It took a pandemic for us to realise how much we take for granted. With everything that is going on, it has definitely helped us realise how fragile our sense of normalcy is, which only takes a tiny push to disintegrate.
But this isn't how it started. Like many others, my family was also sure that the lockdown will be a cake-walk. A 21-day staycation, with no need to get out of bed or go anywhere. We stocked up on food and other essential supplies and we were ready for it. We had no idea what was yet to come. We were only halfway through the first lockdown when we started to run out of groceries. Nobody had thought that with not much to do, we'll just be binge-eating all day. And then came the message for electricity and water bill.
Paying these bills had always been my father's duty, and that somehow continued into my adulthood *I'm not very proud of it, now that I'm saying it out loud*. So, when it came up in the middle of a lockdown, it finally reminded us that this is no vacation. Our offices, schools and malls might be closed but life still goes in.
Out of habit, I didn't pay much attention to it then, but to my father, it was the next big challenge. He is a man who still finds going to the utility companies and paying bills over the counter easier and 'hassle-free'. It's only when he brought it up to me a couple of days later, when I realised it's time for his crash course in mobile payment. Not that I hadn't tried it before, but my parents are the kind of people who avoid technology for as long as they can. So, while he was sceptical at first, the moment he saw the "bill paid successfully" message, I could tell that a huge load was lifted off his shoulders.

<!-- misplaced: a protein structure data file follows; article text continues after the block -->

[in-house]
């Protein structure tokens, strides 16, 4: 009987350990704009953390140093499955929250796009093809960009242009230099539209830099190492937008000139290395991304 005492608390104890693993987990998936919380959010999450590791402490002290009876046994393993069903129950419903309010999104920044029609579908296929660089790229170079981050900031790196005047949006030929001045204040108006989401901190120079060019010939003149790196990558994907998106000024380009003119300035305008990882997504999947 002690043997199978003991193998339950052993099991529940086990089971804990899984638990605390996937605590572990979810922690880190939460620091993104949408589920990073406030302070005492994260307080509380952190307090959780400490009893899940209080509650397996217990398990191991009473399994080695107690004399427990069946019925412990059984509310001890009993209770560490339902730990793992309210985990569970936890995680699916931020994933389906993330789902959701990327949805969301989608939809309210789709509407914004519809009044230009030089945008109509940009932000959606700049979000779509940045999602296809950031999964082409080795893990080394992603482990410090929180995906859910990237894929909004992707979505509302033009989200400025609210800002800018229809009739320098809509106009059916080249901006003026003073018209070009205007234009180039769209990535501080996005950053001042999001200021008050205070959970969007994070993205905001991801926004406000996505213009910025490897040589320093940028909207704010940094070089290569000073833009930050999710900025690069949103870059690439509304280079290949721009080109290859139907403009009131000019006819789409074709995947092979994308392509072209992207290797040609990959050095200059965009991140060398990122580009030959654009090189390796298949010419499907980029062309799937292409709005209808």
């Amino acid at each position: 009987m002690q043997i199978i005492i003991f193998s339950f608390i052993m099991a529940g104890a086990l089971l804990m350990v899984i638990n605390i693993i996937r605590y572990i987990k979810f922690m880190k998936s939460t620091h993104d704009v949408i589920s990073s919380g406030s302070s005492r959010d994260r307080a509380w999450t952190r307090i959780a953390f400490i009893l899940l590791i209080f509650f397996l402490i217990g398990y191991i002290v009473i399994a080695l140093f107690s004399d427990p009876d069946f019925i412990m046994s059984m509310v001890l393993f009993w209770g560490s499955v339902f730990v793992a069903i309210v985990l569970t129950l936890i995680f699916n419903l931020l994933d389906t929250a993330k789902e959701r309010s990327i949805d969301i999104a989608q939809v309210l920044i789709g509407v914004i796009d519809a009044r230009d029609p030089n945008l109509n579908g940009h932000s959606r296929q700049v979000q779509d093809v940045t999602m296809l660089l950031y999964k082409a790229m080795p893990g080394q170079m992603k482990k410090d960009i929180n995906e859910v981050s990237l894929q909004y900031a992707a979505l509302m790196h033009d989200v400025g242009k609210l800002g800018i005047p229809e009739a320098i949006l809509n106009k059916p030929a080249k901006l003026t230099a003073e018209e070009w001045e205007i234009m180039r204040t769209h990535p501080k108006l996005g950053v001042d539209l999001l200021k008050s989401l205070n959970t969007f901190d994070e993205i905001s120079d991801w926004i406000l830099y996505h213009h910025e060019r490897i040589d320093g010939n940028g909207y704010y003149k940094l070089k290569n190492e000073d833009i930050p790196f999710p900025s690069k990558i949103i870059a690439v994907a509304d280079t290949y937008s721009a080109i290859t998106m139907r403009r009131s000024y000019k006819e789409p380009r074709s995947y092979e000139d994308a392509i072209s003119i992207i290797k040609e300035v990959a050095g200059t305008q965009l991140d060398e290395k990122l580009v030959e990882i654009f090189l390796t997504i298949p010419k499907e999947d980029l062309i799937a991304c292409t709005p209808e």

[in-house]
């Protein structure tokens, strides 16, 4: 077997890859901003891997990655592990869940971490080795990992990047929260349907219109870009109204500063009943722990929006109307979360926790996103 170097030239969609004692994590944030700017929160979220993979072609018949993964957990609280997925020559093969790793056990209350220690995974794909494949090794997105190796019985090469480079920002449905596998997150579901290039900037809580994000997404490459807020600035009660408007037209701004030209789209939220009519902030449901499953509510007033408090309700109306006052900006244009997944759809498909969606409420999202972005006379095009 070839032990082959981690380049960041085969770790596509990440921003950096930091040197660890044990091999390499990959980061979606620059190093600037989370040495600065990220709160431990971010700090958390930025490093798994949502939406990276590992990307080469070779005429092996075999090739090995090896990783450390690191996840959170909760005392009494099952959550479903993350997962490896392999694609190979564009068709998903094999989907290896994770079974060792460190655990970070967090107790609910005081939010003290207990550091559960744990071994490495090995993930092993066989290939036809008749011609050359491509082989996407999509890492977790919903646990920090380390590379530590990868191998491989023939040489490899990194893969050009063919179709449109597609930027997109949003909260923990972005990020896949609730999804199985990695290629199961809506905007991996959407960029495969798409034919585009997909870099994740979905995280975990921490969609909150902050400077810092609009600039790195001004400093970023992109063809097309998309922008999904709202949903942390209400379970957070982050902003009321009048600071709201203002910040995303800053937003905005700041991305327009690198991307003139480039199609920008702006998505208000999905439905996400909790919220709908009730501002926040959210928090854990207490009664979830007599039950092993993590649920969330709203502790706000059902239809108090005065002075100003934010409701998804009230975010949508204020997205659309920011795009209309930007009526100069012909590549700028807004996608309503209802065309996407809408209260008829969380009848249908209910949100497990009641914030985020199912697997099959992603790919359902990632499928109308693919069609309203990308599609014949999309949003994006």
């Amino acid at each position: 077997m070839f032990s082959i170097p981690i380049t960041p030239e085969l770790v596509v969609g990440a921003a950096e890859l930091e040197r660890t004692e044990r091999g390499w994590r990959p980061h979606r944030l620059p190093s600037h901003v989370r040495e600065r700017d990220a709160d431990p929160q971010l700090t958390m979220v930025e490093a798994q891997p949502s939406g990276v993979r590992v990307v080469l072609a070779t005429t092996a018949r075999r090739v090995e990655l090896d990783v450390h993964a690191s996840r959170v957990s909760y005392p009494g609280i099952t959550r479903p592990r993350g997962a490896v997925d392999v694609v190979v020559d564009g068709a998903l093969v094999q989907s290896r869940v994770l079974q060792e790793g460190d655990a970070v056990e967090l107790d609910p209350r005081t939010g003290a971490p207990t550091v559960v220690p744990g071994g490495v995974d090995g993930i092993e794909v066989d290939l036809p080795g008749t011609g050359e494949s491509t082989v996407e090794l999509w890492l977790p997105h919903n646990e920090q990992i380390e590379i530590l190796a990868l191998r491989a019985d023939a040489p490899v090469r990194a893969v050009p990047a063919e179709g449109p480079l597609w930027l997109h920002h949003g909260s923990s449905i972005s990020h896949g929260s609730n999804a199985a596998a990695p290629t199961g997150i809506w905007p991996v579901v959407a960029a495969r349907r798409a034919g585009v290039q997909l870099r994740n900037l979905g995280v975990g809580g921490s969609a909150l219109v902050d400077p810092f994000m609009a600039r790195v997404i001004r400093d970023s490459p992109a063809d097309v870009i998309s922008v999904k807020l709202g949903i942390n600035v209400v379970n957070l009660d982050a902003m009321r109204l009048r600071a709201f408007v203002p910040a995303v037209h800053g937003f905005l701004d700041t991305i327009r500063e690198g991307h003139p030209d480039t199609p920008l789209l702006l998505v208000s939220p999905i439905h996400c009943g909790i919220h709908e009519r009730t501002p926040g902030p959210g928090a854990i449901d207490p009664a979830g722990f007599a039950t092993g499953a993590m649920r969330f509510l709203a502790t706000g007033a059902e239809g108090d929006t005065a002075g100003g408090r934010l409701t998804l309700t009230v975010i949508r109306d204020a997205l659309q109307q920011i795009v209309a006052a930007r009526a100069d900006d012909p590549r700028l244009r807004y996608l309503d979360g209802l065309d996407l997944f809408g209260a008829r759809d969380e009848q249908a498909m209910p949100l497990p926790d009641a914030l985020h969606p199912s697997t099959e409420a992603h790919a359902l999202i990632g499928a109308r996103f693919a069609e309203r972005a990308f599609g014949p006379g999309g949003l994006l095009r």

Soon he learnt to use Amazon and other e-banking apps. Now every time he hears that we are running out of something, he is ready with his smartphone to place orders.
Around the same time, my domestic help, Savitri didi, began to get worried about the well-being of her family back in her hometown. She told me she hadn't spoken to them since she'd run out of talktime balance. And with all the shops closed, she couldn't even get a recharge done. Luckily, I remembered that the Airtel Thanks app enables recharges for all numbers, irrespective of the network provider. All it really took was one click, and her phone was recharged online.
Later, I used the Airtel Thank app to also transfer some money to her family to help them out in these hard times. These are some small acts of kindness that we can perform to make this world a better place. And I am glad Airtel is giving us an opportunity to be better everyday.
Three months later, I now understand how much we underestimated the lockdown and its effect on our lives. The only thing that has kept us sane is a strong and reliable network like Airtel, that helps us keep in touch with our relatives and friends over calls and messages and social media. Now Savitri didi talks to her family regularly, and my dad has also learnt how to make video calls. Every weekend we bond with our extended family over video calls, and it's the best feeling ever to know that we're all in this together. *Virtually*
Lockdown has certainly been difficult, but we've managed to make the best of this time. A little help from services that truly care for us is all we needed to not let the pandemic hit the pause button. And for us. I definitely wouldn't have been able to guide my family through these times without the support from Airtel and the helpful Airtel Thanks app. Check out this video to know more.
A little help is all we needed, and the lockdown barely affected us. Airtel has certainly helped us go on with our lives seamlessly despite being hit by a global crisis. So it's time to say yes to the best.